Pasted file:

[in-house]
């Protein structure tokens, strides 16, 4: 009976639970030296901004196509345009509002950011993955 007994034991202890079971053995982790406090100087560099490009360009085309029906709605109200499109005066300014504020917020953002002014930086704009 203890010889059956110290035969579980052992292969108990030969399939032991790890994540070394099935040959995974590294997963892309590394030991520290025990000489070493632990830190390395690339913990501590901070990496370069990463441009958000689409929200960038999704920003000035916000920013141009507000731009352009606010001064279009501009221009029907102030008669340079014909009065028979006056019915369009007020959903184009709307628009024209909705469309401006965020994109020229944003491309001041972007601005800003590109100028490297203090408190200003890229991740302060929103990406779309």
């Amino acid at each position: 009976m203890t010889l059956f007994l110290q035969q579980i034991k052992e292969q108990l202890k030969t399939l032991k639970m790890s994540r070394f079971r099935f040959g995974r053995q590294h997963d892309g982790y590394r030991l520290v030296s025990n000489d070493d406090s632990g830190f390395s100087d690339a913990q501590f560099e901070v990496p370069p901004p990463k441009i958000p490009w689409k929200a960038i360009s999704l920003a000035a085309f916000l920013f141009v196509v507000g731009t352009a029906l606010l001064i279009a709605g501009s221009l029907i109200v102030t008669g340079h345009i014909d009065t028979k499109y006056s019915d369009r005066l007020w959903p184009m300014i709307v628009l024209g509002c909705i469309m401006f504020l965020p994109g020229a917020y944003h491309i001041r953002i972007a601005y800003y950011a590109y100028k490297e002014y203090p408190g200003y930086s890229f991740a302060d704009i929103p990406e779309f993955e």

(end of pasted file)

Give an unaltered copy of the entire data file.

[in-house]
């Protein structure tokens, strides 16, 4: 009976639970030296901004196509345009509002950011993955 007994034991202890079971053995982790406090100087560099490009360009085309029906709605109200499109005066300014504020917020953002002014930086704009 203890010889059956110290035969579980052992292969108990030969399939032991790890994540070394099935040959995974590294997963892309590394030991520290025990000489070493632990830190390395690339913990501590901070990496370069990463441009958000689409929200960038999704920003000035916000920013141009507000731009352009606010001064279009501009221009029907102030008669340079014909009065028979006056019915369009007020959903184009709307628009024209909705469309401006965020994109020229944003491309001041972007601005800003590109100028490297203090408190200003890229991740302060929103990406779309």
């Amino acid at each position: 009976m203890t010889l059956f007994l110290q035969q579980i034991k052992e292969q108990l202890k030969t399939l032991k639970m790890s994540r070394f079971r099935f040959g995974r053995q590294h997963d892309g982790y590394r030991l520290v030296s025990n000489d070493d406090s632990g830190f390395s100087d690339a913990q501590f560099e901070v990496p370069p901004p990463k441009i958000p490009w689409k929200a960038i360009s999704l920003a000035a085309f916000l920013f141009v196509v507000g731009t352009a029906l606010l001064i279009a709605g501009s221009l029907i109200v102030t008669g340079h345009i014909d009065t028979k499109y006056s019915d369009r005066l007020w959903p184009m300014i709307v628009l024209g509002c909705i469309m401006f504020l965020p994109g020229a917020y944003h491309i001041r953002i972007a601005y800003y950011a590109y100028k490297e002014y203090p408190g200003y930086s890229f991740a302060d704009i929103p990406e779309f993955e």